This year Michael and I both are blogging for our church as part of our internship there. I've been privileged to hear more of my husband's "voice" as he's worked to put his beautiful thoughts into words-- 400 words or less, to be exact-- and to learn from him in the process. Here's one he wrote that made me giggle, and made me ask some hard questions. What do you think?
What We Truly Need
What We Truly Need
I was recently remembering my high school years in all their *ahem* glory. I rolled into school on the first day, large glasses, butt-cut hair, not having lost all of my, let’s say, baby-fat yet. As I took in my surroundings, I quickly realized I couldn’t cut it as I was – I needed to be re-made. A year later, I stepped onto campus again, this time as a sophomore with contacts, gelled hair, and less, er, circumference. Success! A girlfriend! A year later, with the sting of a recently broken heart, I was a gym-going and much more stoic (mysterious?) junior.
The saga continued with many more cycles of brokenness and change. I was regularly pushed into the depths of my inability (to get a girl, to win the match, etc.). I was pushed to ask the question we as humans inevitably ask: “What do I need?”
But this question is by no means a recent development; we are and always have been needy! It would not have been inappropriate to ask this question in the Garden of Eden. The difference was that we never had any doubt as to the answer – what we need is the relationship we were made to have with our Creator and Father. But we pushed away from God and our God-given relationship with Him.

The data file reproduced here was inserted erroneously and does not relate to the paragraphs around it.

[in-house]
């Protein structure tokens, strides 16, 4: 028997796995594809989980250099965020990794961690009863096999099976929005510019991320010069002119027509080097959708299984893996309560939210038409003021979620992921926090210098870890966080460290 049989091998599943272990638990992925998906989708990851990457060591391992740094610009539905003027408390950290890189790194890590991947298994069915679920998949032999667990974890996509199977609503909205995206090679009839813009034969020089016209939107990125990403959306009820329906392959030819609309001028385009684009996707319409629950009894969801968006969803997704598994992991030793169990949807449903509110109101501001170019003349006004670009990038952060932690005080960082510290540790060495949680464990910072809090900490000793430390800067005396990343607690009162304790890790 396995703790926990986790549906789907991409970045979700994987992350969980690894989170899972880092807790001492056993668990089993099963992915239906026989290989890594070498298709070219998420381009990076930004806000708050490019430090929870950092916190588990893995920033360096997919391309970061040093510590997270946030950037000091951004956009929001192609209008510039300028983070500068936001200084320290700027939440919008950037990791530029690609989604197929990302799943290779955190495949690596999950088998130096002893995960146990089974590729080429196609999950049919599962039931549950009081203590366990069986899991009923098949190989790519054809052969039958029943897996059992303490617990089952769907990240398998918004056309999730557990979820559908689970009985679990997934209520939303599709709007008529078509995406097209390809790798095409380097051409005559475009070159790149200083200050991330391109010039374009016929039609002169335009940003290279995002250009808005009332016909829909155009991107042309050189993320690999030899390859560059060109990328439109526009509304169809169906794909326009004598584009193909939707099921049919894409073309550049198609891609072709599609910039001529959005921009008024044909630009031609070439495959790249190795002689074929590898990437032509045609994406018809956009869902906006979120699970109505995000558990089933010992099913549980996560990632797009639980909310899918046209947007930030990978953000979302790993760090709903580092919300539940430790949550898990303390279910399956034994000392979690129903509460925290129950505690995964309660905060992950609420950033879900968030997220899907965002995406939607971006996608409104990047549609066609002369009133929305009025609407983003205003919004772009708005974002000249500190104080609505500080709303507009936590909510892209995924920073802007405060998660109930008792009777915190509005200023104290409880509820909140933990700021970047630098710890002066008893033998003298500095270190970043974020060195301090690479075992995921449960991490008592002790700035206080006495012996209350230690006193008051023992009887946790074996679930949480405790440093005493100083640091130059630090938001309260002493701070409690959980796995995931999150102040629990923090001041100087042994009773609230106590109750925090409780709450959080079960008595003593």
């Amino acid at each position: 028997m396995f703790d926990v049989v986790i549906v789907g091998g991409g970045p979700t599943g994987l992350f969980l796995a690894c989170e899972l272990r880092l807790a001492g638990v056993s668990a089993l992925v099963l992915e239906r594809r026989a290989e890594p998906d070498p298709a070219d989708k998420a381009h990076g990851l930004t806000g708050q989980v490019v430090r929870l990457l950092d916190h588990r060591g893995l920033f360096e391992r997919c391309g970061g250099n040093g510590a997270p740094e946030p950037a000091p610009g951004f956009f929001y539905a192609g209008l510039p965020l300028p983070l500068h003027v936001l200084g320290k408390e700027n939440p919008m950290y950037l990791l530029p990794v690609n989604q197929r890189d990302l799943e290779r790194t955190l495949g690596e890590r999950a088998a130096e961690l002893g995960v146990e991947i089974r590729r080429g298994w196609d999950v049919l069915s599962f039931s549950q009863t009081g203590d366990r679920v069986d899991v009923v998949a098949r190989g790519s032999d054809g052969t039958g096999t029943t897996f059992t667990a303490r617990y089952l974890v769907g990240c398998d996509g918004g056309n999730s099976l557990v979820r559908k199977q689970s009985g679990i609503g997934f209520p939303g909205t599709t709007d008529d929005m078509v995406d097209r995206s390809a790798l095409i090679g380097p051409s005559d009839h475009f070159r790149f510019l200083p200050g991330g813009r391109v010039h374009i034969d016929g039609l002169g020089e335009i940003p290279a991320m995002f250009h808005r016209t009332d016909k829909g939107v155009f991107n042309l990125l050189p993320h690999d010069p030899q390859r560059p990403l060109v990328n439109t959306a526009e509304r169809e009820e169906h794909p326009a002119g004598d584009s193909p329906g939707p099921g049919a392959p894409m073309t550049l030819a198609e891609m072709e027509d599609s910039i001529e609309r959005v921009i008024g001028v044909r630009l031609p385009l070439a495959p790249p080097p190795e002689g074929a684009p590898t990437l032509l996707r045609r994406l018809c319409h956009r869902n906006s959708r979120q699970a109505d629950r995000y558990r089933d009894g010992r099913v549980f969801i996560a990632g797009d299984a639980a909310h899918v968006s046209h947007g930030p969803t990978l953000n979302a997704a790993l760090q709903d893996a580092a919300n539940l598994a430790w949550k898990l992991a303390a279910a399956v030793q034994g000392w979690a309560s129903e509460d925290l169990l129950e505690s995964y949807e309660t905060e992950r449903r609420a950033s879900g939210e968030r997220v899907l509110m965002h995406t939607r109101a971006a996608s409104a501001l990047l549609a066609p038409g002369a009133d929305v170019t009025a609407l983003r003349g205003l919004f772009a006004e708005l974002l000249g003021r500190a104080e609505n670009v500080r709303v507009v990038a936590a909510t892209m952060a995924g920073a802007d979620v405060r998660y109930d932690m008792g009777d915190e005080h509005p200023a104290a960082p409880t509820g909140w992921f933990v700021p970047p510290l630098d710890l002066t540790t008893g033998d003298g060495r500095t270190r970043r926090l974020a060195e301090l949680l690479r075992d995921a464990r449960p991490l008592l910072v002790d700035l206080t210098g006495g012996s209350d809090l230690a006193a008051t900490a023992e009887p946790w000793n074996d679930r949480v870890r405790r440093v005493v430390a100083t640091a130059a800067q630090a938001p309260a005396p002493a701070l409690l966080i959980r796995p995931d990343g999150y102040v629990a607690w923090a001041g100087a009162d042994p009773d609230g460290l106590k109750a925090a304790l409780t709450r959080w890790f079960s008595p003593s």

In Sunday’s Old Testament passage (), we see a potter working with a spoiled vessel to reshape it. In the same way that the potter does this “as it seems good for the potter to do” (v.4), so God does to Israel (v.6). Though Israel often thought they needed idols, God was patient and did not give up on them.
In Sunday’s Gospel (), Jesus forces this same question: “What do I need?” He went right after one of the most common answers of the day:
If anyone comes to me and does not hate his own father and mother and wife and children and brothers and sisters…he cannot be my disciple. (v. 26)
Family was everything. If you had no family, you had nobody to care for you when you were old, nobody to carry on your name, and no children to help you work your land. Without family, many thought of you as the walking dead. Accordingly, “family” was a culturally accepted answer to “What do I need?” Culture’s attachment to family was strong. Jesus’ response was equally strong; “hate.” This was radical! Honoring one’s father and mother (commandment 5) was important. Still, Jesus was God, before whom one should have no other gods (commandment 1), even family. So long as those who wished to follow Jesus gave preferential treatment to family, they were not giving it to Jesus, and could not be His disciple.What do we give preferential treatment to? Without what would we consider ourselves among the “walking dead?” Christ has made us new and good vessels, but we still operate out of “spoiled” assumptions. How have we attempted to answer the question “What do I need?” In our darkest, most painful, love-spurned, or broken moments, have we tried to remake ourselves with things good and/or bad? I invite you to seek the original relationship we had in the Garden, having now been made into a new vessel. I invite you to ask God to help you see all things you turn to for identity and healing before Him. Only then will we identify with and be healed by an unshakable identity, one that will not go out of style, or be depleted, or let us down.